Finally in the long term, Russia isn’t going to matter much to the US. In a few years, probably as soon as 2024 or 2028, our country (the US) is going to tear itself apart. We will have so many problems and there will be so much unrest that we will turn inward. The elite made a huge mistake using identity politics to distract people after 2008. It’s blown up in their faces. And like the Brits, the US doesn’t have competent people in charge anymore. The bureaucracy is weak and incompetent. The economic alarm indicators are sounding and no one seems to be doing anything. And what if another pandemic hits? I hate to sound so glum, but what is happening now in this country really scares me.

    1. Karl

      I’ve been tumbling to exactly the same conclusions, both as per Ukraine and the U.S. domestic situation. We are headed for some kind of denouement. And we aren’t alone: the UK, France and Germany seem to be facing a similarly precarious future.

    2. britzklieg

      from the free dictionary:

      “The wheels are coming off.”

      The wheels are coming off: something is going terribly wrong; a situation is devolving into ruin or chaos.

      Following weeks of scandals and political misfires, it has become clear that the wheels are coming off the presidential candidate’s campaign.

      After losing my job and getting kicked out of my apartment, it just feels like the wheels are coming off.

      See also: coming, off, wheel
      Farlex Dictionary of Idioms. © 2022 Farlex, Inc, all rights reserved.


  26. Susan the other

    Russia wants security guarantees. That was once done by creating demilitarized zones, but military aggression is not the thing causing insecurity for NATO. That is financial aggression – the BRI,SCO,EAEC financing operations for clearing trades and doing better loans. So instead of a demilitarized zone, what NATO needs is a definancialized zone that functions as a clearinghouse/watchdog to guarantee there is no commingling of the two systems. But that assurance also makes the West the junior participant, at least for now. A hard pill to swallow. It’s just that the alternative looks worse and the war is therefore worse that pointless.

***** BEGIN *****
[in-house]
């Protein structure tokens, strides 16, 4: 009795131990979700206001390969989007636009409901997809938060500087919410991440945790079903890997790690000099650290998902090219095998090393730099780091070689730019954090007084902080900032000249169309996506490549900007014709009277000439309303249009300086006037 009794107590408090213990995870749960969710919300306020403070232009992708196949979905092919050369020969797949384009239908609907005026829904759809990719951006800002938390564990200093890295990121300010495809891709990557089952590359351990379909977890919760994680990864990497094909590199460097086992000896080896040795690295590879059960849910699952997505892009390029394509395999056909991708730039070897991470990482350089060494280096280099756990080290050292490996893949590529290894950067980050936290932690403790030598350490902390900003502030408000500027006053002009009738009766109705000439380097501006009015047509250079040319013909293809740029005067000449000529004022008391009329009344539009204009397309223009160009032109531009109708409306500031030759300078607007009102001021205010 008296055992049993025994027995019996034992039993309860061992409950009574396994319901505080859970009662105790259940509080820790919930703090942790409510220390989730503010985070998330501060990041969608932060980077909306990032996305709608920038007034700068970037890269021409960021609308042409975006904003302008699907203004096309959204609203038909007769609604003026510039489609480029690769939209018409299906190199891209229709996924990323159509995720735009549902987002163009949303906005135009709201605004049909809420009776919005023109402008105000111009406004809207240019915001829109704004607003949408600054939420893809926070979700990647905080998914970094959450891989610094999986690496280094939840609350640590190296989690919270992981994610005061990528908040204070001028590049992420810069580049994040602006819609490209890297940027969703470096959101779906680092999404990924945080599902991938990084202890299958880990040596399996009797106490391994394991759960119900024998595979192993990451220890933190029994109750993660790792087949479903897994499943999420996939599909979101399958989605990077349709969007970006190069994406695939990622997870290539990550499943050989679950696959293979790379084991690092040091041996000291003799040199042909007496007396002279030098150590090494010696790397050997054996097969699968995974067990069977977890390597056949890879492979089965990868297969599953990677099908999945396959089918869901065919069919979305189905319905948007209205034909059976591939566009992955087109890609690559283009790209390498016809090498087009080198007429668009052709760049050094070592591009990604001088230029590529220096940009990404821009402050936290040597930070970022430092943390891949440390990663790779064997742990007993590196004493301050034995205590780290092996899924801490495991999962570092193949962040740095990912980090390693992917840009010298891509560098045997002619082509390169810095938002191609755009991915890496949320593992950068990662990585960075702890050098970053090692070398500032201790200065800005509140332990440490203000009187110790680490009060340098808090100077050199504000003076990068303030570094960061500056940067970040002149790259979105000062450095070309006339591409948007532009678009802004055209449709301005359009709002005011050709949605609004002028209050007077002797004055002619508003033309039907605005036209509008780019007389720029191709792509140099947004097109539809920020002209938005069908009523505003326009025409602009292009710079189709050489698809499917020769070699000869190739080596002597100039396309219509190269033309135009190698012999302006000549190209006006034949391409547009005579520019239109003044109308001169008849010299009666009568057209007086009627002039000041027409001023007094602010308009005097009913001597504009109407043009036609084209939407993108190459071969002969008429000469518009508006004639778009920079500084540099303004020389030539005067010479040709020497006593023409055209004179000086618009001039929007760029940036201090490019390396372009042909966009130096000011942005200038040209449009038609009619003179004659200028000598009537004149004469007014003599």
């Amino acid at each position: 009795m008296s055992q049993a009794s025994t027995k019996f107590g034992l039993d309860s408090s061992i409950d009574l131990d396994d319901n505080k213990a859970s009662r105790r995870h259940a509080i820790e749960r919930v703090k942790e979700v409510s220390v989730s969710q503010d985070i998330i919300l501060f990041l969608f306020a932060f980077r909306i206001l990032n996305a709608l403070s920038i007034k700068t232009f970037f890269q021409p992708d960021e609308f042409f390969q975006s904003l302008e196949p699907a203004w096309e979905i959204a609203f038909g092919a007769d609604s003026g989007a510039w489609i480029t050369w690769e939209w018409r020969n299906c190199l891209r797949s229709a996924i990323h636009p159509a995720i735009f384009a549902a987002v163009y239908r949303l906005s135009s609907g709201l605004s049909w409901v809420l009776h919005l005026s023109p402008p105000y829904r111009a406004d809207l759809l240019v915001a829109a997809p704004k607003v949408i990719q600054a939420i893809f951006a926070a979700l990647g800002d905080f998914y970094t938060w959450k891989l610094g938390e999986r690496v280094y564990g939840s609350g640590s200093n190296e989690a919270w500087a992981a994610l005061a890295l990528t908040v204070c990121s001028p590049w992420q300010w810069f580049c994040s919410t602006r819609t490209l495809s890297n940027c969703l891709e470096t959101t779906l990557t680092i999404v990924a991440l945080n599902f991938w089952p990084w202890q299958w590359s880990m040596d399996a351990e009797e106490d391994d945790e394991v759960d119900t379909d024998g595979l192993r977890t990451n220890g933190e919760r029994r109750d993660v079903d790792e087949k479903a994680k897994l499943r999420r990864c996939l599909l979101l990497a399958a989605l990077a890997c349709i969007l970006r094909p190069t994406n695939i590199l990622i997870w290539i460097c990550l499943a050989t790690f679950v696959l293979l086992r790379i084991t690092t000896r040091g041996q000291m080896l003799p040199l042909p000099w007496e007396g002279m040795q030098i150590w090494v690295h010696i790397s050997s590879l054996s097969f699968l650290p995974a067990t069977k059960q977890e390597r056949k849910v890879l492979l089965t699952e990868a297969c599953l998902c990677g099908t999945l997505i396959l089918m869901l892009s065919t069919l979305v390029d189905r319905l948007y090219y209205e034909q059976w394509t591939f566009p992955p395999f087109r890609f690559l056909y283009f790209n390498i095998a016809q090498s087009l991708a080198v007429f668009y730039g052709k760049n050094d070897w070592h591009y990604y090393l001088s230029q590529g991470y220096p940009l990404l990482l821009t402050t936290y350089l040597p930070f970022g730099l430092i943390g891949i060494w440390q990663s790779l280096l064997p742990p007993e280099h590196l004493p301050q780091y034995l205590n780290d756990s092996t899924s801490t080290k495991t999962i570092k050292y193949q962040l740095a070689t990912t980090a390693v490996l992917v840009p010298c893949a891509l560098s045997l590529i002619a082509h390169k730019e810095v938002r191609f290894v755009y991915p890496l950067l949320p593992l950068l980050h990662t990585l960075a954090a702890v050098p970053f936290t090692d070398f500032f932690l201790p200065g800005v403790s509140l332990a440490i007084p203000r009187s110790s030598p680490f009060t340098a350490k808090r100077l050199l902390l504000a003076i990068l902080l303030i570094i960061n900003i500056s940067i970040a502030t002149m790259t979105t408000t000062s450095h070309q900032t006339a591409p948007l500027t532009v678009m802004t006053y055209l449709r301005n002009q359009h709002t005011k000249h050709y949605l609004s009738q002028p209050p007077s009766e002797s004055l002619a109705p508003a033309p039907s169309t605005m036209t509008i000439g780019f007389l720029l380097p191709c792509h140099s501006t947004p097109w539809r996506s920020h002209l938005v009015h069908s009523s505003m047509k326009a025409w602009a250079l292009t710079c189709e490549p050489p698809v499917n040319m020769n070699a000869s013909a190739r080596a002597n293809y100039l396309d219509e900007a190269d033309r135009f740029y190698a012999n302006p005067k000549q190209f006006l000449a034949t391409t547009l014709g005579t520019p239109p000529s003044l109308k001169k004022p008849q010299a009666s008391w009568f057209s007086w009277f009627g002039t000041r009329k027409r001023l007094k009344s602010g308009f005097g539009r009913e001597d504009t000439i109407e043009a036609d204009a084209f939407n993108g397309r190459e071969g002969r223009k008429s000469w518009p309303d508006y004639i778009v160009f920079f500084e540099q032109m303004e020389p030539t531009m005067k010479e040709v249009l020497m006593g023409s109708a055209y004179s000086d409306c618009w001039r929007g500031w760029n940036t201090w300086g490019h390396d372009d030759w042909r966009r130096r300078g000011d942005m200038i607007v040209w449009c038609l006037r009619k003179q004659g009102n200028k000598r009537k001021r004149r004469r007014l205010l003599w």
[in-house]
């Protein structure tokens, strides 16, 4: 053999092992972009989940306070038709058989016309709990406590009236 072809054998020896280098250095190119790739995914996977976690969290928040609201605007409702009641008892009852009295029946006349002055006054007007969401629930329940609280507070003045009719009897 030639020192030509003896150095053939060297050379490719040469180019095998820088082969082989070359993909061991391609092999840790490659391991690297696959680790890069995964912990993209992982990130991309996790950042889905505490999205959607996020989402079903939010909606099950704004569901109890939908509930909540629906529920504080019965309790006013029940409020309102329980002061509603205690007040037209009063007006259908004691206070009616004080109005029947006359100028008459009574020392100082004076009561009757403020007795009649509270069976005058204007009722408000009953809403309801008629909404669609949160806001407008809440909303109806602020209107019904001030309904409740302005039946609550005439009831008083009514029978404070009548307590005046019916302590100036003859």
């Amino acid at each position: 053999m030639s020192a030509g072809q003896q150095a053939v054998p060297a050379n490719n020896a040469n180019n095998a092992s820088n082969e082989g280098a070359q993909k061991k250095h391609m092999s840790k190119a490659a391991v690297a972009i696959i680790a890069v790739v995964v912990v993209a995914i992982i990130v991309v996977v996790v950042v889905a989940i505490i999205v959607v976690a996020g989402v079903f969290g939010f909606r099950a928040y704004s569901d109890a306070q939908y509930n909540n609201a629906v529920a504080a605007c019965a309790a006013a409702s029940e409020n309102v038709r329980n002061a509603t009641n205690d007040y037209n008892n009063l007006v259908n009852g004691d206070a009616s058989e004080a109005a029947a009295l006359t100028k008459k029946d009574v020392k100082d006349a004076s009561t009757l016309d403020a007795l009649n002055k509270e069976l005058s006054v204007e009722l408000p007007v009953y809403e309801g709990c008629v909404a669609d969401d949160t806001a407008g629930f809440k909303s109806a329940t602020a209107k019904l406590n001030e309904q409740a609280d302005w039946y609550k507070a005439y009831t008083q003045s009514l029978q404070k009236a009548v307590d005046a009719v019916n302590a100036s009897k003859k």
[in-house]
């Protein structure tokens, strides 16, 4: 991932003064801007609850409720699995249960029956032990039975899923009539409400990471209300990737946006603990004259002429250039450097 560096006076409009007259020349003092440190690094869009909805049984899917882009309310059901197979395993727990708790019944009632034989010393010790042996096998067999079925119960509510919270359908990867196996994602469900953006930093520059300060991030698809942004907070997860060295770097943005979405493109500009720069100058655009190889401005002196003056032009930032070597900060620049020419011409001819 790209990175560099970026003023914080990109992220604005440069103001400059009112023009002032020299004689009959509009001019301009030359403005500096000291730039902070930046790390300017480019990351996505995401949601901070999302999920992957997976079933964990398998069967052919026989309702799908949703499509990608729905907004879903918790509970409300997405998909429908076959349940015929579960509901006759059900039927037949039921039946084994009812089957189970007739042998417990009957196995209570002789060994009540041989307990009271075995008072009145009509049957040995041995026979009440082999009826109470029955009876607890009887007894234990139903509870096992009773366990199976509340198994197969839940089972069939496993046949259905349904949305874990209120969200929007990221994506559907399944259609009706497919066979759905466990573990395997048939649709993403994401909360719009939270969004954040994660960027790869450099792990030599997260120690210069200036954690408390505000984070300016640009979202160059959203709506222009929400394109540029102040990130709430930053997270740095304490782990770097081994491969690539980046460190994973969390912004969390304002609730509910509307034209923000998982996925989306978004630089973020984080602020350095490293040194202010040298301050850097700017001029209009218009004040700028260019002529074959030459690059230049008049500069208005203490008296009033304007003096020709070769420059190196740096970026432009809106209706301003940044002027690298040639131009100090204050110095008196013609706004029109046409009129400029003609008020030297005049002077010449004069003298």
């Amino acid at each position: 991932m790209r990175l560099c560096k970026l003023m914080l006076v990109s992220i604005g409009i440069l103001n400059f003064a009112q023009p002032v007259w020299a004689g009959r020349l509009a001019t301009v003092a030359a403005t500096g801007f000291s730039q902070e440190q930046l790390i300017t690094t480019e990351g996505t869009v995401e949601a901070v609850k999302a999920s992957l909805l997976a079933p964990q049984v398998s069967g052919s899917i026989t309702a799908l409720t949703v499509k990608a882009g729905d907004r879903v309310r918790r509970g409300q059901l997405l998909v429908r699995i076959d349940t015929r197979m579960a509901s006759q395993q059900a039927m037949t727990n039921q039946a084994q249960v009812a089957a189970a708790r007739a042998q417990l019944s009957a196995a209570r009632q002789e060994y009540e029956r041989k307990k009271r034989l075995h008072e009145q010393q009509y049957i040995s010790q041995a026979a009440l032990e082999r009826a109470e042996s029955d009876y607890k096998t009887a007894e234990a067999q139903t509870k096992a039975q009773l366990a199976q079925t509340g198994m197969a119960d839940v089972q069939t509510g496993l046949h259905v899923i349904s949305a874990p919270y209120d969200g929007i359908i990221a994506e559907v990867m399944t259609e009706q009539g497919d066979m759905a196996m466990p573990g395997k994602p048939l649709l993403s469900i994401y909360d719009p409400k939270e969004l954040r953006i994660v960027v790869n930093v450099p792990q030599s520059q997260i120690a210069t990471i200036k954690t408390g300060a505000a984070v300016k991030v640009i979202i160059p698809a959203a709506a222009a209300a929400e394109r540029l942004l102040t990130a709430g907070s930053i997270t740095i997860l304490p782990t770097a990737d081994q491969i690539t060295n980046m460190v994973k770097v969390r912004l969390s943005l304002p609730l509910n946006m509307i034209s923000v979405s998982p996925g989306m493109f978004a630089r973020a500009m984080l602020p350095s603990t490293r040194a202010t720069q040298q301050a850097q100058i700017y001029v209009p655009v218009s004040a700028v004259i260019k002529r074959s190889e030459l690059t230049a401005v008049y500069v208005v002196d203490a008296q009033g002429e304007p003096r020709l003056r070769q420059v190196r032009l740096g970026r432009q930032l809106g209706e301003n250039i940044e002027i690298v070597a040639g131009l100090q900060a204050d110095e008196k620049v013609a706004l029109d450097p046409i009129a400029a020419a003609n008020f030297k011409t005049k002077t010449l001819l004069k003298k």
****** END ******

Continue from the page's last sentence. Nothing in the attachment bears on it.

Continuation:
1. John k

      This war is clearly showing nato is a paper tiger not worth current expenditures, much less doubling the contributions from a poorer eu already cutting worker and social benefits. I don’t see how it has any future at all after the war ends. Granted us may try to keep it going… but trump is not a fan.

  27. carolina concerned

    It appears to me that the Ukrainian invasion is aimed at American neoliberals. Reports seem to indicate that Putin despises, distrusts, and has no respect for the Bush/Clinton coalition of neoliberals that sabotaged the post-Soviet Russian liberationists who had been promised help and guidance with building a new Russia after their surrender of the Soviet empire. The neoliberal coalition was extended by the Obama/Biden alliance. I appears that Putin is trying to strike a blow to the neoliberals at a time when they have made themselves vulnerable by a stream of historically bad decisions.

  28. Willow

    Russia did conduct a winter offensive, it was against Ukraine’s air defence. Winter an ideal time because even if the units don’t engage its easy to pick up their heat signatures as they idle on standby. To undertake the big arrow moves Russia needs air support to attack deep into Ukrainian territory. Which is now possible.

    I expect Russia to capture oblasts west of Kyiv and then ‘hand them back’ as part of a ‘peace settlement’/demilitarised zone. Which will appeal to the Global South and elements within Europe. Keeping Kyiv and defending Kyiv to Mohyliv-Podil’s’kyi line which is a shorter than currently defended. Ensures capture of Odesa and links Transnistria. Leaves the crap country to a rump Ukraine based around Lviv which will be a huge financial drain on Western economies.